International schools

(7 Posts)
LucyHannah1983 Mon 11-Jan-21 12:57:29

Hi I have a bit of a niche question re. how international schools are run.
We live abroad and send our daughter to an international school that has recently opened. We have a few issues with the school, however there is no governing body. As a teacher from the UK I find this strange what are other people’s experiences with their international schools?

Thanks

OP’s posts: |
Insert1x20p Tue 12-Jan-21 13:06:38

That does sound odd. My children are at a NFP international school in Asia and it has a board of governors comprising parents of children at the school. As far as I'm aware, all international schools here have them. Possibly not if they're a for profit school though.

LIZS Tue 12-Jan-21 13:12:56

If it is an IB school there may be certain requirements associated with the curriculum but many countries may not regulate locally, especially in non compulsory age groups.

Namechangebuttercup Tue 12-Jan-21 13:20:20

There are different types of international school. Firstly the language of instruction and curriculum. Secondly what country that cirrocumulus comes from.

You can have schools that run the English curriculum (specifically English, rare to be any other U.K. nation) and are inspected by English inspectors. But you can have other schools that are English schools, running the curriculum, but not registered so no inspections made.

The latter tend to be cheaper than the former. The latter tend to have owners and principals who are focussed on income over quality, from what I've seen. Obviously schools need money to run, but this sort of school rarely appears to have governors.

From what I've seen, it takes about 5 years for a brand new school to really be established and judgments made on how good it is, although obviously it can be either great or terrible in the interim too.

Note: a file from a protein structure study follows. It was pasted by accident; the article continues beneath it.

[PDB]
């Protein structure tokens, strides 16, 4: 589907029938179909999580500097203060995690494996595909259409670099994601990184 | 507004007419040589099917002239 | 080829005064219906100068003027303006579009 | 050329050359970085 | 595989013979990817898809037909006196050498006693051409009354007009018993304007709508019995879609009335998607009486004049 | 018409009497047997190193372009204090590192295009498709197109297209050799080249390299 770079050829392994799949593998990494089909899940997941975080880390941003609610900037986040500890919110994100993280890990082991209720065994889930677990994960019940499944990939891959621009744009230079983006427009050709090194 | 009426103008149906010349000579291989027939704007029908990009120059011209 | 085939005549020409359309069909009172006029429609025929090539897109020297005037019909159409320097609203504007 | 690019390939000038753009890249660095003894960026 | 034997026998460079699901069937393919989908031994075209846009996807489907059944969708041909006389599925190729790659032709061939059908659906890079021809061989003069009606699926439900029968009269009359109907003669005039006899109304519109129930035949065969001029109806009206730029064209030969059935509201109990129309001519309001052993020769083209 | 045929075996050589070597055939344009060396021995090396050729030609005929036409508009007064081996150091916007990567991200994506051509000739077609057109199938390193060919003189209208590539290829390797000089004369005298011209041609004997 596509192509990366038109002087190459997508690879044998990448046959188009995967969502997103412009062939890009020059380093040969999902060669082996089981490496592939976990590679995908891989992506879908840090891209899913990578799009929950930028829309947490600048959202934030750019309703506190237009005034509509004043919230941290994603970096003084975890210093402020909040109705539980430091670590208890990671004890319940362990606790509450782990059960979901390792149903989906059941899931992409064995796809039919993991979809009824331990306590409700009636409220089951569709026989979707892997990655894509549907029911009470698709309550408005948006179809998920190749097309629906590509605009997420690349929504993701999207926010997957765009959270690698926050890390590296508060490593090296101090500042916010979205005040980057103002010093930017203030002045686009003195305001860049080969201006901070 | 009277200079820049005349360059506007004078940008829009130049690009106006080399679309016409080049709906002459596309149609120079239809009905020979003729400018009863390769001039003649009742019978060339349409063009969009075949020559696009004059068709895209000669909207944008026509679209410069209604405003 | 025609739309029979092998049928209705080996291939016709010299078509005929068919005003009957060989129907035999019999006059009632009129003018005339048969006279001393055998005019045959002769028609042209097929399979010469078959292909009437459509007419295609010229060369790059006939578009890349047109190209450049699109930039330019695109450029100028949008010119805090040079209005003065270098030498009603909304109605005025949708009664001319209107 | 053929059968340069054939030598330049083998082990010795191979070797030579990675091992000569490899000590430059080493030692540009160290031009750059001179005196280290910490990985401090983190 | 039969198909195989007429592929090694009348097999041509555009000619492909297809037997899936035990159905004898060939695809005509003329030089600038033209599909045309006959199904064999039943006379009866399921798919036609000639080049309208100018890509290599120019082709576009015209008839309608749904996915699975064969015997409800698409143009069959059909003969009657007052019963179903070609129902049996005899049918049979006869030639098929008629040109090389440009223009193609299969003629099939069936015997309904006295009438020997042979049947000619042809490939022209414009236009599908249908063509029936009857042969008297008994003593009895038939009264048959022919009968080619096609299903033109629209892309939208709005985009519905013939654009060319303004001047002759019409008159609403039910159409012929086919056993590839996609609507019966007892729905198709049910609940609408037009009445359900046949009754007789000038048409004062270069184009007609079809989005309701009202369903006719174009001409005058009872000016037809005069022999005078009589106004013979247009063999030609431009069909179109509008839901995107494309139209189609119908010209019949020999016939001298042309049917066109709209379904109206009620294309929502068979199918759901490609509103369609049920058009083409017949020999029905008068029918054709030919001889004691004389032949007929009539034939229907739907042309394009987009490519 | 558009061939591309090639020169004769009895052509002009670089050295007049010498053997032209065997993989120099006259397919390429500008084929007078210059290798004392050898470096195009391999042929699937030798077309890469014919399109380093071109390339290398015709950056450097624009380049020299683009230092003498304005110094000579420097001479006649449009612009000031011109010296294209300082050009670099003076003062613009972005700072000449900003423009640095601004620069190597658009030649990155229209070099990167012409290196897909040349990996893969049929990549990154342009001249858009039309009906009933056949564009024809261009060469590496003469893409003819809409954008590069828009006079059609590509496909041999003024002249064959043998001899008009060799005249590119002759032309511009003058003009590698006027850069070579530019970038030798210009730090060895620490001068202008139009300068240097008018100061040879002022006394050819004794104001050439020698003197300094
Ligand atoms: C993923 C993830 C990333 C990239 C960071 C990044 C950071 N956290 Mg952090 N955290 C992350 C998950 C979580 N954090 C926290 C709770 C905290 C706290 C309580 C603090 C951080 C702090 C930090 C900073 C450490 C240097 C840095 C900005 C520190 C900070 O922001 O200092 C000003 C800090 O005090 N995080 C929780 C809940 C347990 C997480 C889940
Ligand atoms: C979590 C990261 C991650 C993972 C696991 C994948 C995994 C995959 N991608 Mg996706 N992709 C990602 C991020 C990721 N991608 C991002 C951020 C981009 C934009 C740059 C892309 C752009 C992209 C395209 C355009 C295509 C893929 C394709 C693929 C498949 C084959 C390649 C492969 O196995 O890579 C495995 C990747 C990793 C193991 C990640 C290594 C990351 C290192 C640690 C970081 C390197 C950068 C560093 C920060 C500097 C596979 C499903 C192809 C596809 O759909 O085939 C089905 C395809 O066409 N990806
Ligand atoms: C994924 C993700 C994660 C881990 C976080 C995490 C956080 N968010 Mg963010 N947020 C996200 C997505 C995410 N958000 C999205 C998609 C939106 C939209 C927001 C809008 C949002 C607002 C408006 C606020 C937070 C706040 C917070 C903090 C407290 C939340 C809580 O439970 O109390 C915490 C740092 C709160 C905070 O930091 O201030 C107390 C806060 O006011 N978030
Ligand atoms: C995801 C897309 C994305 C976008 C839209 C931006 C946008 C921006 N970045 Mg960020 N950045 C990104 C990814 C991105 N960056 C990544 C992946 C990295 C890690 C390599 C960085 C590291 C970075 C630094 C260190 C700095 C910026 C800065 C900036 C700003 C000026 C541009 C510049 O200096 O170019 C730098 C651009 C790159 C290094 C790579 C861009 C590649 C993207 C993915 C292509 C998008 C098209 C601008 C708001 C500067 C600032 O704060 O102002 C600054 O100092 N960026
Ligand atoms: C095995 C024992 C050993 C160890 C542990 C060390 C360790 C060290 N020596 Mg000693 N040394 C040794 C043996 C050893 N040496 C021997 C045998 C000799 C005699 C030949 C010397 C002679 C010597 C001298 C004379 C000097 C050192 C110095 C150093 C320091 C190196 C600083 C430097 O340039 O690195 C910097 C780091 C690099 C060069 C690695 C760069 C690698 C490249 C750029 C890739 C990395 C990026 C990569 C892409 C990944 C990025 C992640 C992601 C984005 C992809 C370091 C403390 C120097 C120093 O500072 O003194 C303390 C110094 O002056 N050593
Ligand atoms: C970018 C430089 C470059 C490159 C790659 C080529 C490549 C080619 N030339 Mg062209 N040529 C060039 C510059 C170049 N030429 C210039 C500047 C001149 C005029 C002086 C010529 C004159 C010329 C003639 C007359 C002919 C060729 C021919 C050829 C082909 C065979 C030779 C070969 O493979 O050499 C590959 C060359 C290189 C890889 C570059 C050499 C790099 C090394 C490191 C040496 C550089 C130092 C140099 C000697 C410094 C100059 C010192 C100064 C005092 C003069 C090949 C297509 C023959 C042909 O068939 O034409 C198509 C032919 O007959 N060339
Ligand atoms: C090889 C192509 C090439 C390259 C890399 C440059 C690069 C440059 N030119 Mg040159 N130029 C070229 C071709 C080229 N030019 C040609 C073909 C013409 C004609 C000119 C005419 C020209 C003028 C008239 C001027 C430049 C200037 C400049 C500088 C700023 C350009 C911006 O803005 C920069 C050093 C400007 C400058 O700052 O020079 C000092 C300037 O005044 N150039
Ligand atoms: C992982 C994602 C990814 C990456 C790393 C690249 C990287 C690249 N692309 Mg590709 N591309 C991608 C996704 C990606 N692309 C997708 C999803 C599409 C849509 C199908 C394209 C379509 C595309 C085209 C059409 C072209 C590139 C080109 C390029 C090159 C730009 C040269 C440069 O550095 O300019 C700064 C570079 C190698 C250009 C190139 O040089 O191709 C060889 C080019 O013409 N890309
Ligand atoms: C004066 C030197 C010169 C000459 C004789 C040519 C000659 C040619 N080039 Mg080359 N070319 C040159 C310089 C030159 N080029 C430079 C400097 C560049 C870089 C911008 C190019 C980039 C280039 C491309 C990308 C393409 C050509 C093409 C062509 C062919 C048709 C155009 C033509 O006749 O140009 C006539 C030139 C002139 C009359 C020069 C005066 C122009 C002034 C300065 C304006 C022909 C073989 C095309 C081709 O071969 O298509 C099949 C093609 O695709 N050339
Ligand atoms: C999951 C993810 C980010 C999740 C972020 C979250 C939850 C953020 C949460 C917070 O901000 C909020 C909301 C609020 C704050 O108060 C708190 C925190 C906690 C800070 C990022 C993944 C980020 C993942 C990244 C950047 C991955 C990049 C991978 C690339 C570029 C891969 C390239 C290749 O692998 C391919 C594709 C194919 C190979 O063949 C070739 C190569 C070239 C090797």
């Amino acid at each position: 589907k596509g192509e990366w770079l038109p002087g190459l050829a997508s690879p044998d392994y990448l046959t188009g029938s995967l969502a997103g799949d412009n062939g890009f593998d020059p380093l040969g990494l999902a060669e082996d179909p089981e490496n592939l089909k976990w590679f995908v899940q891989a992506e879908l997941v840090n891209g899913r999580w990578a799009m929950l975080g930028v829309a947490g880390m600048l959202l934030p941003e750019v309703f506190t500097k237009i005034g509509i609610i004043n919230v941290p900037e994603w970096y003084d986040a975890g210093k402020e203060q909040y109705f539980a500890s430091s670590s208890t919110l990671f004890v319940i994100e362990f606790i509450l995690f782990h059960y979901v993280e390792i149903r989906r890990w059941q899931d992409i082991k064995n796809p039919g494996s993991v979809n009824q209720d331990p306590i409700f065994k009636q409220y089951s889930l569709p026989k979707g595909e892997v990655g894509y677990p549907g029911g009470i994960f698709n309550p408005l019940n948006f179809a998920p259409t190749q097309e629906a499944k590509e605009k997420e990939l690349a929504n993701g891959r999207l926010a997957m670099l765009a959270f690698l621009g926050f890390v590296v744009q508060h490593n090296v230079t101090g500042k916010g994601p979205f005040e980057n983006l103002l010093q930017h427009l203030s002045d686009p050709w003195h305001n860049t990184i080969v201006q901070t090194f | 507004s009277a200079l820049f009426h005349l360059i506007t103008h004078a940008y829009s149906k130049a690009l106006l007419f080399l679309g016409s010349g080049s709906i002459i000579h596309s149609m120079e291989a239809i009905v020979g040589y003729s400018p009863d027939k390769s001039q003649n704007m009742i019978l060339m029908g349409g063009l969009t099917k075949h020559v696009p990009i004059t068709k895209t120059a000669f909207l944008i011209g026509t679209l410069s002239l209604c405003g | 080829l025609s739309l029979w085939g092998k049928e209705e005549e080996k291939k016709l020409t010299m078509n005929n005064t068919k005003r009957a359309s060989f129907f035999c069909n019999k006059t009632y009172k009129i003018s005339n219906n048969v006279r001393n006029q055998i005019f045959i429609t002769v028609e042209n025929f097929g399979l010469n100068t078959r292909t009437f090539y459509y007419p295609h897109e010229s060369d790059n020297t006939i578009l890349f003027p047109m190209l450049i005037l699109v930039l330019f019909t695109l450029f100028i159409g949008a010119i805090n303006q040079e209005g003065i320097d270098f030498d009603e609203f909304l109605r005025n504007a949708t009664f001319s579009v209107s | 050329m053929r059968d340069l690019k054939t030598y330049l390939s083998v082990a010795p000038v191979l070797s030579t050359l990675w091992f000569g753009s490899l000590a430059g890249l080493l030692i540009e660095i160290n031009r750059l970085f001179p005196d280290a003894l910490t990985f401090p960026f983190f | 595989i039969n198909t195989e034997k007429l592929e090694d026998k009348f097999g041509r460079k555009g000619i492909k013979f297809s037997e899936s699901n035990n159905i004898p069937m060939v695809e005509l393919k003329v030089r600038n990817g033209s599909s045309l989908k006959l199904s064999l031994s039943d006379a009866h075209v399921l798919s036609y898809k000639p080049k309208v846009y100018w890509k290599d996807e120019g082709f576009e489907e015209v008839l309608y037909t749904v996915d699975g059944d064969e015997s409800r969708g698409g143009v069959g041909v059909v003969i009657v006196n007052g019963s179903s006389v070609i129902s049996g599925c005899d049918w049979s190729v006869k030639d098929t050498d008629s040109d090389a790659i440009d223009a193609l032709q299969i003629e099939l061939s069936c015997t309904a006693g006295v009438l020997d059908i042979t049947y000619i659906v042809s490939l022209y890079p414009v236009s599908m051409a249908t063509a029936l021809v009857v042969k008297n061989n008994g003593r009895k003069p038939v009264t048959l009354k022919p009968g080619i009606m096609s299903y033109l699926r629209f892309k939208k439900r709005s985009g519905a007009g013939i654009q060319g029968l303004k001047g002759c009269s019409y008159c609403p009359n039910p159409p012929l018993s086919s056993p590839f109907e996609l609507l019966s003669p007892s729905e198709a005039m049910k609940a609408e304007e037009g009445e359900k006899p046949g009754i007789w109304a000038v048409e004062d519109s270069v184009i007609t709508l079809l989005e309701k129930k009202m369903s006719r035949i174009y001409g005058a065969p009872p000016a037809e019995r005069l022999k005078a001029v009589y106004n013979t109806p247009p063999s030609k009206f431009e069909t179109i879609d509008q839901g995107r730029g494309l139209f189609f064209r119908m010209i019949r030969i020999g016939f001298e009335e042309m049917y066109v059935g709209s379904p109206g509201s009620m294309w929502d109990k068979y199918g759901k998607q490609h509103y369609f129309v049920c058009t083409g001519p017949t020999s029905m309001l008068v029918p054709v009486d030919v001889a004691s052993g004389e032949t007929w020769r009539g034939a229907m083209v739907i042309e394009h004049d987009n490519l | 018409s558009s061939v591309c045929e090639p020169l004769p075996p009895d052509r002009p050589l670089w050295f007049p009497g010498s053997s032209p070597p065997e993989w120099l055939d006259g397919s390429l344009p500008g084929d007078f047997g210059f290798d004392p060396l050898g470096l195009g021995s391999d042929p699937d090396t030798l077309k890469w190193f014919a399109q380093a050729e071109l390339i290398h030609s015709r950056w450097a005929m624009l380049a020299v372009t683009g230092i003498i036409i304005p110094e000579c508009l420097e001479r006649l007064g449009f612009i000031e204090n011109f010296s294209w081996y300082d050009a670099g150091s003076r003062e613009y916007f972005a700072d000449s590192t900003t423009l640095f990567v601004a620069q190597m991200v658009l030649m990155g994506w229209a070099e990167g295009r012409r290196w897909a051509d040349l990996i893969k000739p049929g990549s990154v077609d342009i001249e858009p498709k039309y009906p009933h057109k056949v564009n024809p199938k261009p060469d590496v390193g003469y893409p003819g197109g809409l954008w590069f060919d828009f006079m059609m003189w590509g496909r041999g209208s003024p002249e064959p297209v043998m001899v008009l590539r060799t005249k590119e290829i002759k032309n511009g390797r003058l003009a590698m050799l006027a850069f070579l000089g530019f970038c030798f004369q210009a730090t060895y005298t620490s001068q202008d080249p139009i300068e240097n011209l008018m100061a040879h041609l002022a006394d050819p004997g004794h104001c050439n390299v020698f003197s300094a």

Ulelia Sat 16-Jan-21 21:34:23

It depends. Is it a not for profit, a big name school, or owned by a local? All very different set ups, and there's good and bad things about all of them. It also depends on where it is in the world and who it's inspected or acreditted by. If there's any more information you can share I could be more helpful.

Kayakinggirl Thu 21-Jan-21 13:26:19

You give very little away in your post, so hard to comment.
What tier is the school? All tier 1 schools will have aboard of governors and are normally a part of a family of school (or course there is exceptions like Alice Smith).
Is the school a member of FOBISIA (or tour continent version)?

Does sound a bit odd from what you are saying, are they a full accredited school; what exam board do they use?

Serenschintte Tue 02-Feb-21 21:45:03

The not for profit my kids attend does not have a governing body. It has a board - they are mostly parents. Looking at the school and how it functions from a high level.
If you have an issue you would go to the director of the school - of course that isn’t so straightforward as they may not agree with the issue you raise.
They are accredited by various organizations- and have to go through an accreditation proceeds ever so often

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